What do Barn Swallows primarily eat? 
What is the Barn Swallow scientific name?
How many eggs were in the nest?
How long does it take for a Barn Swallow egg to hatch?
What is a newly hatched bird called?
What part of the beak has what color on it?
How can people co-habit the docks with the wild birds? 



The Blue Heron That Wasn’t               

Once upon a time there was a Great Blue Heron named Baby Blue. Not a year old, weighing 4 pounds, 6 foot tall and the same wing span, he had a one foot long beak. An awkward bird with scraggly, broken gray feathers, he crashed into a boat or dock when landing!

Baby Blue lived with his parents and sibling. In the early morning they caught fish, frogs, crawdads, small birds and mice in the shallow water along the levee rocks and in the green island pastures. He spent warm summer afternoons playing, fishing and napping.

While spending time on his own on the docks, people on the boats threw him fish. Sometimes he stole a fish off a fishing line! Luckily, he didn’t eat a fish hook. Summer passed, he no longer fished like a Great Blue Heron in the shallow waters or in the green island pastures. After a while Blue got so used to being fed, he did not fish much on his own.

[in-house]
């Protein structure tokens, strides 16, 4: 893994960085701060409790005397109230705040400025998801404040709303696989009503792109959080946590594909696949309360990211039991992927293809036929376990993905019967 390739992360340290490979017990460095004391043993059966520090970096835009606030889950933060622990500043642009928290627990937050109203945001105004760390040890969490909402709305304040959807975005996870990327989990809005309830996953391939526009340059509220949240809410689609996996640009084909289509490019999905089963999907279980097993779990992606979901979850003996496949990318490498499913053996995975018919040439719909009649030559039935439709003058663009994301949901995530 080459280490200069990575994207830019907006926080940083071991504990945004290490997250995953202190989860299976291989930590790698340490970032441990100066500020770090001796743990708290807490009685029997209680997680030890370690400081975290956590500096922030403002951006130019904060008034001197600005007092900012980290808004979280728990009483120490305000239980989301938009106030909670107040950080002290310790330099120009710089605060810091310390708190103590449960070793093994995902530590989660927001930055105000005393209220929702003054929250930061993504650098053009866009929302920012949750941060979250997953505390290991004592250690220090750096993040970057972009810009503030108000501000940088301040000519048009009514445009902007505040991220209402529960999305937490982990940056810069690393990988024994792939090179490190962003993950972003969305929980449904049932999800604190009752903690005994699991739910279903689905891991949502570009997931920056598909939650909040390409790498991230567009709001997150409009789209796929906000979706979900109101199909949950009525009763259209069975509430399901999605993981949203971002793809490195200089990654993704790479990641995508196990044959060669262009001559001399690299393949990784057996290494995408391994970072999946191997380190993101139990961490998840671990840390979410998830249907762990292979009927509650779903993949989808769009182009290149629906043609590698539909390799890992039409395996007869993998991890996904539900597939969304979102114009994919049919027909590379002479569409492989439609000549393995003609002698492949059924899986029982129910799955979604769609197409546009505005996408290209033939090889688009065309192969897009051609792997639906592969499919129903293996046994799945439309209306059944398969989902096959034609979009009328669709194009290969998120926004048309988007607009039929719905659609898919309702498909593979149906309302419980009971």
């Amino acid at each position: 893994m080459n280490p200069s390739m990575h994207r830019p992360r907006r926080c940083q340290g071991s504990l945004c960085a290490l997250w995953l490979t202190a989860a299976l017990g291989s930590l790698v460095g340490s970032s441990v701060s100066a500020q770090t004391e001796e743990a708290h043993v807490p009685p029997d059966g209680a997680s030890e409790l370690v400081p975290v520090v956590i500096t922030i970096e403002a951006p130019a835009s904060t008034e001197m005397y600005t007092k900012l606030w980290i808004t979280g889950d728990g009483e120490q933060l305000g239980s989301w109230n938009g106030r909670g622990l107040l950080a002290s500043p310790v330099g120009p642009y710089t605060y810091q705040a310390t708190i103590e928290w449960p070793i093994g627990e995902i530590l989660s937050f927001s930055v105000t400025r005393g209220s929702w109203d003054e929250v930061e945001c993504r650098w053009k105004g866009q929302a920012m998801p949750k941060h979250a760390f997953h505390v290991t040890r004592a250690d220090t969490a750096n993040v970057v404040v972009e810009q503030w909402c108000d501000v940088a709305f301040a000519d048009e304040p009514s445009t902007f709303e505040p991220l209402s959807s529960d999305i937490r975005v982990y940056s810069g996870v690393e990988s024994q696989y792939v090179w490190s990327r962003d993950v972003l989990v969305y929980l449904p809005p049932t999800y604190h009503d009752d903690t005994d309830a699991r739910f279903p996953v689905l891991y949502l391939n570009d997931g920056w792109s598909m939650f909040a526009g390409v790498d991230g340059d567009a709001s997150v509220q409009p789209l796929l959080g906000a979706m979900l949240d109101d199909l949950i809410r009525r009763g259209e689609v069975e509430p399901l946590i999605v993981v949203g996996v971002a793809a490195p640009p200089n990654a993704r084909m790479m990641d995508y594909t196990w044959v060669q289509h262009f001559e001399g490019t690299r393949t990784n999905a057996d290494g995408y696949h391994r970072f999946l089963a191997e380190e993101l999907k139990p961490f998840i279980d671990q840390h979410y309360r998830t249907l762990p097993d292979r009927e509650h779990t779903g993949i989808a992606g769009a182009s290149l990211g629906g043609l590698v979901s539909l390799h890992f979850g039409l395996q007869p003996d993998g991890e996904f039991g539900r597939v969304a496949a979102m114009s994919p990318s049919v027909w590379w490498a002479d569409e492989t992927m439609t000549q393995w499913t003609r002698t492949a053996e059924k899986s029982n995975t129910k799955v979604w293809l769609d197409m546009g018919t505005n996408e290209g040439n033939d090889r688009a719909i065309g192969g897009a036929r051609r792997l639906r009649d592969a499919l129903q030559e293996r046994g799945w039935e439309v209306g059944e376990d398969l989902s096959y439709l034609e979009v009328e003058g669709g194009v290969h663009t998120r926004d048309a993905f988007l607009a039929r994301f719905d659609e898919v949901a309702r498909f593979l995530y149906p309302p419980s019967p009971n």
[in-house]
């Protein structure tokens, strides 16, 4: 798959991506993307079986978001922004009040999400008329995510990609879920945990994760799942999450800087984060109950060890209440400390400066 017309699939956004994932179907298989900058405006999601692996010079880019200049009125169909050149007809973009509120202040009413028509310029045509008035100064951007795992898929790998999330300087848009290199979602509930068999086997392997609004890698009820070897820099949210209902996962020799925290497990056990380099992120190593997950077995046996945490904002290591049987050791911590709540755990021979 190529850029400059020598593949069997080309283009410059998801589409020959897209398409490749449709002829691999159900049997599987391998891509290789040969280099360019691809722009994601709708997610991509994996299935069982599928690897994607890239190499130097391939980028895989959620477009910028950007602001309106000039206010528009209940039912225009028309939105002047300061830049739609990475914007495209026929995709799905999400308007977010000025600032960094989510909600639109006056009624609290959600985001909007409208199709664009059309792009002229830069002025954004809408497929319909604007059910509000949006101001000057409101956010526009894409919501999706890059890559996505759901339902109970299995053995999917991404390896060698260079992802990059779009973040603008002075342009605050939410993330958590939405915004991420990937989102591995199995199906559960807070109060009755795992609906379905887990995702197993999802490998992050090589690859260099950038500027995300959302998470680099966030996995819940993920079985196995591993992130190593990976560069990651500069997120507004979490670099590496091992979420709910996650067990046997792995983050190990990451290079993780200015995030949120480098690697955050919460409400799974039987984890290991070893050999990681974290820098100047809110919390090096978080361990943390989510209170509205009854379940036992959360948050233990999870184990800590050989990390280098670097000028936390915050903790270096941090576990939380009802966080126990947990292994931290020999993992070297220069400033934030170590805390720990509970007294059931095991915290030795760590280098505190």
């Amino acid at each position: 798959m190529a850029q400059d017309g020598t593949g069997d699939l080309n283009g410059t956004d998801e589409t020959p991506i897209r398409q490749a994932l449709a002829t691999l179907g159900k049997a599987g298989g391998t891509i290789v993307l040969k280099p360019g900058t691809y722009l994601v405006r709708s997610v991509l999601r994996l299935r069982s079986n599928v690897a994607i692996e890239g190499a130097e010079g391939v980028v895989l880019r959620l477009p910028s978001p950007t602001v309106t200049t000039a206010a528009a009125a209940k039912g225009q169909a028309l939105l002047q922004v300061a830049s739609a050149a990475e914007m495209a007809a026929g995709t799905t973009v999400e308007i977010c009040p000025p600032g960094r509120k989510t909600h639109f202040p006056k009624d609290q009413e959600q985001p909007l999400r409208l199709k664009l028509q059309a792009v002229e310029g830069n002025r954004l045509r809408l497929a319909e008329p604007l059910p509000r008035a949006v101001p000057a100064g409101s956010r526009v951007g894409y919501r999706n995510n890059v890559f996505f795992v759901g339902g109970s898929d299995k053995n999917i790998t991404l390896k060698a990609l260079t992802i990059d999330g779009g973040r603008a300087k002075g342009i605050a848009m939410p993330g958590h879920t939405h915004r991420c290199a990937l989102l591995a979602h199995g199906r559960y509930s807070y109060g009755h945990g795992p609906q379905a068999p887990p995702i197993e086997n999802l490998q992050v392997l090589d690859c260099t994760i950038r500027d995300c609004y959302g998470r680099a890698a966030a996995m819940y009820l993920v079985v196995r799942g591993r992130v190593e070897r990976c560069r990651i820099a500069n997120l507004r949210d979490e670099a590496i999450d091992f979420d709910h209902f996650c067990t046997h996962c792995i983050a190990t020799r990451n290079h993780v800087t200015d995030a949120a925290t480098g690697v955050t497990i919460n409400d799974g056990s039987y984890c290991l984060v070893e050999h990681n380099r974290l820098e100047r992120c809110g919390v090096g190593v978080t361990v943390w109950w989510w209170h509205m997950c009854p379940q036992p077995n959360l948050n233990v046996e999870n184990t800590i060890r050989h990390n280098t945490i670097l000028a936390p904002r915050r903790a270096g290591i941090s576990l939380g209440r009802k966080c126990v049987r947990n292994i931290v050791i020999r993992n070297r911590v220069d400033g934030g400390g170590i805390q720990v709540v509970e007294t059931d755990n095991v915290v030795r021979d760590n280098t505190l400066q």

One day, he played and napped on the docks, but people were not around to throw him fish, so he did not eat all day. By evening, he was a very hungry bird, there were many fish in the deep water. He jumped right in, plop, like a duck, forgetting how to stalk smaller fish adn crawdads in the shallow waters or how to catch salamanders and mice in the green island pastures.

Swimming like a duck, he caught a 6 oz. Blue Gill. He ate another, and another and was still hungry. Fishing was good! Then he caught a 3 pound striper. After struggling, he ate it whole. Now full it was time to preen and roost for the night. Lifting his great wings, he pushed them down to fly out of the water, nothing happened! He flapped repeatedly to no avail. All the fish made him to heavy to fly! He went to the dock and tried to climb out, no luck. He was water logged, cold and ate too much!

Very early the next morning, a boater was walking on the dock and found Blue with his head and long beak on the dock. Exhausted from efforts to get out of the water, Blue had spent a very cold and wet night in the water and had almost perished. He was pulled out of the water. People on the dock called the Lindsay Wildlife Hospital. They instructed to put a small  t-shirt over the wings to keep them closed and wram him in a warm blanket. He was going to be fine and fell off to sleep.